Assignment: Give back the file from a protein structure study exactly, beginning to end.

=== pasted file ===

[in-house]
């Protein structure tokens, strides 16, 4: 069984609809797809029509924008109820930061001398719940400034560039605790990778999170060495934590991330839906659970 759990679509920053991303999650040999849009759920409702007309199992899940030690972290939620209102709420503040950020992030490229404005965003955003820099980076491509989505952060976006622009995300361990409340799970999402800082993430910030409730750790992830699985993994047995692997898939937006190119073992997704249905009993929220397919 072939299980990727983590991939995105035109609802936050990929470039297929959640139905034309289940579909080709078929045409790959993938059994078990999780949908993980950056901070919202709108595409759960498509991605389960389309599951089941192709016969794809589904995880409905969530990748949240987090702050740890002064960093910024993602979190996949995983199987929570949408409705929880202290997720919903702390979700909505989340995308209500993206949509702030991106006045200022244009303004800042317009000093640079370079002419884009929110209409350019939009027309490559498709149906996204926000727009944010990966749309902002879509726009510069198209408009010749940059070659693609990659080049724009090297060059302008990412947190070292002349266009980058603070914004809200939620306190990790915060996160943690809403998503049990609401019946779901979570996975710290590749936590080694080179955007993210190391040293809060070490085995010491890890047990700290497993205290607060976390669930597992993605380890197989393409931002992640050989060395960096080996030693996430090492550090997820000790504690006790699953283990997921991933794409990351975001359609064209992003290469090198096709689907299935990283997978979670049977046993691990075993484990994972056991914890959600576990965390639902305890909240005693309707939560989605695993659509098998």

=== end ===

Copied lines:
[in-house]
């Protein structure tokens, strides 16, 4: 069984609809797809029509924008109820930061001398719940400034560039605790990778999170060495934590991330839906659970 759990679509920053991303999650040999849009759920409702007309199992899940030690972290939620209102709420503040950020992030490229404005965003955003820099980076491509989505952060976006622009995300361990409340799970999402800082993430910030409730750790992830699985993994047995692997898939937006190119073992997704249905009993929220397919 072939299980990727983590991939995105035109609802936050990929470039297929959640139905034309289940579909080709078929045409790959993938059994078990999780949908993980950056901070919202709108595409759960498509991605389960389309599951089941192709016969794809589904995880409905969530990748949240987090702050740890002064960093910024993602979190996949995983199987929570949408409705929880202290997720919903702390979700909505989340995308209500993206949509702030991106006045200022244009303004800042317009000093640079370079002419884009929110209409350019939009027309490559498709149906996204926000727009944010990966749309902002879509726009510069198209408009010749940059070659693609990659080049724009090297060059302008990412947190070292002349266009980058603070914004809200939620306190990790915060996160943690809403998503049990609401019946779901979570996975710290590749936590080694080179955007993210190391040293809060070490085995010491890890047990700290497993205290607060976390669930597992993605380890197989393409931002992640050989060395960096080996030693996430090492550090997820000790504690006790699953283990997921991933794409990351975001359609064209992003290469090198096709689907299935990283997978979670049977046993691990075993484990994972056991914890959600576990965390639902305890909240005693309707939560989605695993659509098998």